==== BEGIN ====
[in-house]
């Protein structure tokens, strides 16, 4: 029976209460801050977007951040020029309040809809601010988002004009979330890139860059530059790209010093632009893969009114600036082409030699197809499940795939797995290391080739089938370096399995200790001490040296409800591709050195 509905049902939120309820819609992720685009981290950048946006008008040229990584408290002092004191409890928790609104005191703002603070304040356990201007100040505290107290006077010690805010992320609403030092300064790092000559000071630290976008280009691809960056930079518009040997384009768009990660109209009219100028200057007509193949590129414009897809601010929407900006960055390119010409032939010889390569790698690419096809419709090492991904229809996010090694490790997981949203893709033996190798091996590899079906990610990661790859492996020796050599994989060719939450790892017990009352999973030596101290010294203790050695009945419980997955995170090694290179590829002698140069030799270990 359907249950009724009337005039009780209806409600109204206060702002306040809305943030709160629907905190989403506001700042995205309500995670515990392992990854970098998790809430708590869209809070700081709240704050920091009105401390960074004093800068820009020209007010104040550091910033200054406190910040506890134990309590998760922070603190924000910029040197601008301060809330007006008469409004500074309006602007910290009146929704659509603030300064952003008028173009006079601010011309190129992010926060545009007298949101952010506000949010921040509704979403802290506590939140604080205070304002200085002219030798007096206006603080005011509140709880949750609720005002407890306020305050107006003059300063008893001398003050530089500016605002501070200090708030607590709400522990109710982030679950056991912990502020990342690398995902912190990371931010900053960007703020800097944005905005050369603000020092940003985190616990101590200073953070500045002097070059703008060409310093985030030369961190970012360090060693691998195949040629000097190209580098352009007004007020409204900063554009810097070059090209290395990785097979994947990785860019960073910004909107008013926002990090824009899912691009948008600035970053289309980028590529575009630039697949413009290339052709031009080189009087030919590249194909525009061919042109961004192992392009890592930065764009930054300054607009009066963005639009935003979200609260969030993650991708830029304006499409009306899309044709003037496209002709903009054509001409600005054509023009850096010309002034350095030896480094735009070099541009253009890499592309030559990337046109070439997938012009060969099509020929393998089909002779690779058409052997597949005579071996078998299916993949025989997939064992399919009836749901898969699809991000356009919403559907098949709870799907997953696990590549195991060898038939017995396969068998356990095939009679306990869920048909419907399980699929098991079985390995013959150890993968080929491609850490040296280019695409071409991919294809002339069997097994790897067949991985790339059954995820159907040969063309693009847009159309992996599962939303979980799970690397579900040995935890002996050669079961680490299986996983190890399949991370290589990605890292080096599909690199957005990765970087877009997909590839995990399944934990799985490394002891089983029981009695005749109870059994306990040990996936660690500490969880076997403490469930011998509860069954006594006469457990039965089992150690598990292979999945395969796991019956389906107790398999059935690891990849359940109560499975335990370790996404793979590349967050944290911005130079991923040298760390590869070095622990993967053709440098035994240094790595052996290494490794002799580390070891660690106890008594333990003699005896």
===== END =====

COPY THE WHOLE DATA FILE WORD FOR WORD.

[in-house]
């Protein structure tokens, strides 16, 4: 029976209460801050977007951040020029309040809809601010988002004009979330890139860059530059790209010093632009893969009114600036082409030699197809499940795939797995290391080739089938370096399995200790001490040296409800591709050195 509905049902939120309820819609992720685009981290950048946006008008040229990584408290002092004191409890928790609104005191703002603070304040356990201007100040505290107290006077010690805010992320609403030092300064790092000559000071630290976008280009691809960056930079518009040997384009768009990660109209009219100028200057007509193949590129414009897809601010929407900006960055390119010409032939010889390569790698690419096809419709090492991904229809996010090694490790997981949203893709033996190798091996590899079906990610990661790859492996020796050599994989060719939450790892017990009352999973030596101290010294203790050695009945419980997955995170090694290179590829002698140069030799270990 359907249950009724009337005039009780209806409600109204206060702002306040809305943030709160629907905190989403506001700042995205309500995670515990392992990854970098998790809430708590869209809070700081709240704050920091009105401390960074004093800068820009020209007010104040550091910033200054406190910040506890134990309590998760922070603190924000910029040197601008301060809330007006008469409004500074309006602007910290009146929704659509603030300064952003008028173009006079601010011309190129992010926060545009007298949101952010506000949010921040509704979403802290506590939140604080205070304002200085002219030798007096206006603080005011509140709880949750609720005002407890306020305050107006003059300063008893001398003050530089500016605002501070200090708030607590709400522990109710982030679950056991912990502020990342690398995902912190990371931010900053960007703020800097944005905005050369603000020092940003985190616990101590200073953070500045002097070059703008060409310093985030030369961190970012360090060693691998195949040629000097190209580098352009007004007020409204900063554009810097070059090209290395990785097979994947990785860019960073910004909107008013926002990090824009899912691009948008600035970053289309980028590529575009630039697949413009290339052709031009080189009087030919590249194909525009061919042109961004192992392009890592930065764009930054300054607009009066963005639009935003979200609260969030993650991708830029304006499409009306899309044709003037496209002709903009054509001409600005054509023009850096010309002034350095030896480094735009070099541009253009890499592309030559990337046109070439997938012009060969099509020929393998089909002779690779058409052997597949005579071996078998299916993949025989997939064992399919009836749901898969699809991000356009919403559907098949709870799907997953696990590549195991060898038939017995396969068998356990095939009679306990869920048909419907399980699929098991079985390995013959150890993968080929491609850490040296280019695409071409991919294809002339069997097994790897067949991985790339059954995820159907040969063309693009847009159309992996599962939303979980799970690397579900040995935890002996050669079961680490299986996983190890399949991370290589990605890292080096599909690199957005990765970087877009997909590839995990399944934990799985490394002891089983029981009695005749109870059994306990040990996936660690500490969880076997403490469930011998509860069954006594006469457990039965089992150690598990292979999945395969796991019956389906107790398999059935690891990849359940109560499975335990370790996404793979590349967050944290911005130079991923040298760390590869070095622990993967053709440098035994240094790595052996290494490794002799580390070891660690106890008594333990003699005896």